in my bubble

I love long bus rides

Cross-border ((inter/inner)country) trips 
The hours I spend sitting/lying in silence 
Not the deafening of sorts, 
But the cosy comfort of surrounding sleepiness
The trees and scenes rolling by 
Earplugs in, the soft cooing of Bon Iver 
The limbo I have from now till then

I can do absolutely anything I want – the time itself is a gift
a beautiful one i held snugly as i shut my eyes in silence

Musical box museum (Otaru)

A gentle tune played as we strolled along the snowy street, giving Otaru a magical air with its soft street lamps illuminating the relentless snow.

Otaru, albeit more touristy than Hakodate and Sapporo (or maybe because we explored more of the touristy streets which were, well, clearly touristy with free samples and confectioneries in beautifully wrapped boxes to be brought home as souvenirs, + multiple glassware shops along the same street) was probably my favourite of the 3. Maybe it’s because of the lightheartedness I felt, where the snow was soft but not bitter, where our steps felt magical, where I carried a transparent umbrella around to shelter my head from the snow.

Also, the musical box museum – it was the one thing I had looked forward to for the trip. A musical box museum!

I spent most of my time winding tunes after tunes, trying to pick the best one, the right one, for you. This, too cheesy… This, too light-hearted. This, too normal, too jappy. I tried to pick one that evoked mystery, and depth of sorts.


Last day, we stayed at the airport hotel, where they gave us 2 complimentary coupons for the hot springs!

At the hot springs – there we carried our naked bodies trying desperately to cover our privates with the tiny brown cloth they provided. There you saw large bodies, thin bodies, young bodies, old bodies; bodies of the past and bodies of the future. Breast cancer survivor soaking on my right, mother of a Caesarian child sauntering past, unabashed. Bodies and the stories that lay behind them, I thought. I love stories. (Speaking of which, I received an email of a story about a girl and her multiple timelines)

After soaking for some time we forgot our nakedness and basked in the therapeutic waves of hot water. When we emerged from the water again we left behind the shyness we carried with us at the beginning. ‘Why is that so? We don’t care at all now’, she asked. ‘Because we’ve conformed, here nakedness is the normality, and after some time we’re as comfortable within this new world’, she said as she smiled to the ladies baring boldly their flesh and skin. 

I know I’m intensely privileged to be able to go abroad. 

Hakodate – (Sea)food!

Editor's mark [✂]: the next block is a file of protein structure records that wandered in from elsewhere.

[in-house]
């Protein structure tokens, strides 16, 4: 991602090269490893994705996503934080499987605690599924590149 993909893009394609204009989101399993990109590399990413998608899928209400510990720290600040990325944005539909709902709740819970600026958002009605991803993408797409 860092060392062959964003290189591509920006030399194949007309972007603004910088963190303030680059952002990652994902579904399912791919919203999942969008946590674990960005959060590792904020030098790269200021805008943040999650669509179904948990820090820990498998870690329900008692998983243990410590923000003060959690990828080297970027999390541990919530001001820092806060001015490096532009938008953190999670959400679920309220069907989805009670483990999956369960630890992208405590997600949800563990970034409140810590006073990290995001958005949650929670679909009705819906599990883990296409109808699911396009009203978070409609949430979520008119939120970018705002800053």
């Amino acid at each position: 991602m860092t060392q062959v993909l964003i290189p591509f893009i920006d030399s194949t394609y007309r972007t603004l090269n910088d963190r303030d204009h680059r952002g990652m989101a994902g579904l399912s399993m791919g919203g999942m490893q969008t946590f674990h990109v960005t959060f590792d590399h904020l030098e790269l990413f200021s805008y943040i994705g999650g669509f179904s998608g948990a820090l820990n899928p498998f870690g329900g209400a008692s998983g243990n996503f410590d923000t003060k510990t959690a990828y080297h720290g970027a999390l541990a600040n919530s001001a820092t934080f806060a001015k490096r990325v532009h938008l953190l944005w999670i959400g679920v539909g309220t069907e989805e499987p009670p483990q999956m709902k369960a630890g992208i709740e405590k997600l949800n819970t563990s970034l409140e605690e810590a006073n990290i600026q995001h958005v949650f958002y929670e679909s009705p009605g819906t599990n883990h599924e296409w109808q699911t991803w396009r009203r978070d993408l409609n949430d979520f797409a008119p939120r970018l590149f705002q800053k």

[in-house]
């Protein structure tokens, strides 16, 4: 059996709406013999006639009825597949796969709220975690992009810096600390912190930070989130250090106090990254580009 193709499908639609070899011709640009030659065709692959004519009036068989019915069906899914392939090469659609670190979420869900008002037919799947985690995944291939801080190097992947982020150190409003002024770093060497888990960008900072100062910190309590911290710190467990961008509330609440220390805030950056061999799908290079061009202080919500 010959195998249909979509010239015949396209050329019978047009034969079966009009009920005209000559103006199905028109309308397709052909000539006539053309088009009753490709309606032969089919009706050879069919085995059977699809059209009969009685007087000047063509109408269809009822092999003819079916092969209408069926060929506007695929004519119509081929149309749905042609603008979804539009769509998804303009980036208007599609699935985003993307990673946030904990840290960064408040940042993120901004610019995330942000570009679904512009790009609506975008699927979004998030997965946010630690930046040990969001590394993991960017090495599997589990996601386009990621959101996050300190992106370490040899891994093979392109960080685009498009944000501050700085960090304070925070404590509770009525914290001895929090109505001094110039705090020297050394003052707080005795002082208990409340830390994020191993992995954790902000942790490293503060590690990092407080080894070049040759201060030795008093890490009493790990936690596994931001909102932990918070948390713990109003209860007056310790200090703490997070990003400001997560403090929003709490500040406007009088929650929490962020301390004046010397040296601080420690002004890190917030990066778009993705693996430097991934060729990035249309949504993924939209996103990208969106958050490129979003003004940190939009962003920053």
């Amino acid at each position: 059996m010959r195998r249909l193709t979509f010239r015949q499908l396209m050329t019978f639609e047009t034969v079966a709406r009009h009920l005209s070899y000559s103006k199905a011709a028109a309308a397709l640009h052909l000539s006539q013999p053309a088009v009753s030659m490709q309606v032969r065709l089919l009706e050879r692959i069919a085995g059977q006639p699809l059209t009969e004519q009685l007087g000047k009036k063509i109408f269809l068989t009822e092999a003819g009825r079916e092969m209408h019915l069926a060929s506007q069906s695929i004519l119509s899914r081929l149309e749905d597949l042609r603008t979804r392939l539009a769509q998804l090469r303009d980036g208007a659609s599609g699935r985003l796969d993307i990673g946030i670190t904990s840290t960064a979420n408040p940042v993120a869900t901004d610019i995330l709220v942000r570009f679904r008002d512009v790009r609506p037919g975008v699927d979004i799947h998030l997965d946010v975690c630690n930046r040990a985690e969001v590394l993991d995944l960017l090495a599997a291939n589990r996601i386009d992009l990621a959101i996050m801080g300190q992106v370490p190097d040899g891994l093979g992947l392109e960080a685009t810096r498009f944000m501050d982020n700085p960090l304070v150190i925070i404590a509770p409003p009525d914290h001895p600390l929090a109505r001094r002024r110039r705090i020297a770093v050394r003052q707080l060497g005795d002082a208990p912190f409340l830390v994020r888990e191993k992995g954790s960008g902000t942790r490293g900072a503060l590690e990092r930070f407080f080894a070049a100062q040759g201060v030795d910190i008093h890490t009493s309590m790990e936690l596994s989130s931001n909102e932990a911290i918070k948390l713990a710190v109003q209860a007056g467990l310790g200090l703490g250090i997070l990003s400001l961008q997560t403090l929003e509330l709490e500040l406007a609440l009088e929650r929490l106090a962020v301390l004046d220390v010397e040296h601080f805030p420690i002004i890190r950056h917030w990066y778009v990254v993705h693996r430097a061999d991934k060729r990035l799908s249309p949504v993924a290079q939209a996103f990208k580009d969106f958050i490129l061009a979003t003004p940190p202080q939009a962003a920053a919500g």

Hakodate – peppered with crabs and seafood, freshly cooked, along the streets.
Hakodate Asaichi (Morning Market)

Crab ramen

When I ate the crab, I felt guilty because I had to use my hands to tear open its limbs and scrape out its flesh. Also, watching the scallop die before me as the fire beneath it cooks it alive. Humans, we cheer when we know we have it ‘fresh’ – to cook it and consume it in one swift action was considered ‘better’ of sorts, and yet there was something strangely morbid about it. Feeling pleased because something (animal, edible creature) takes its last breath moments before you get to taste its flesh. I am a hypocrite of course, very clearly so. I enjoy these seafood but to have to witness its life and death within such close proximity was uncomfortable. Selfish I suppose, very anthropocentric stance, wanting to relish and consume yet cowarding the whole time behind the estrangement caused by the forgotten lives in my food. Then again, what about grass, aren’t they alive too? 

Point is, having to peel open and scrape their flesh, watching them crawling alive in the tanks prior to my meal removes the element of estrangement by reminding me that they were only alive moments ago. And that makes me feel a little uncomfortable. Not uncomfortable enough to turn vegan though. 

It was $13sgd though which seems a little pricey… but in the context of a restaurant…… 

Melt-in-your-mouth Hokkaido cheesecake

Here, they handed you a rod and you were to catch a squid with it. The lady at the counter will then proceed to slice the squid apart, its tentacles crawling meanwhile, before sending it to the fire.

ice cream. very jappy

Hell Valley (Noboribetsu)

A day trip from Hakodate!

You could smell rotten eggs in the air as you walked past the smog of sulfur.

Hissing, spitting, bubbling. A geyser, spitting streams of hot water every 10 minutes.

Yum yum, geographical stuff. I took videos.

Got really cold, we sought shelter in a ramen shop. They had shelves of manga of every title. Living in our globalised world where Japanese restaurants were rampant in our little red dot, the ramen shops in Japan felt no less unfamiliar or ‘real’. The presence of this shelf of manga, however, stirred feelings of some form of authenticity – very Japanese indeed.

Mount Moiwa (Sapporo) / Mount Hakodate Ropeway


 Next to us, 2 Japanese men offered us some chicken chunks they weren’t able to finish. Such kindness :’)

I mixed the two together because, well, I suppose there’s a part of me that’s grown weary from cable-car top-down panoramic views of the urbanscape. How sad! I know! But it’s the truth (for now) I guess. All too similar – you take the cable car up, you look down as the buildings grow smaller, the urban structure, the infinite skyline of the urban landscape. Developed, structured urbanised landscape. Pushing forth nationalist narratives of development, showcasing their nation’s progression and modernity (ha, ha). And the darker, unseen, marginalised portions of the city…? (then again, my desire to see that – is it just to fulfill some sort of sadistic pleasure I have to View the Poor)
lalala, la la la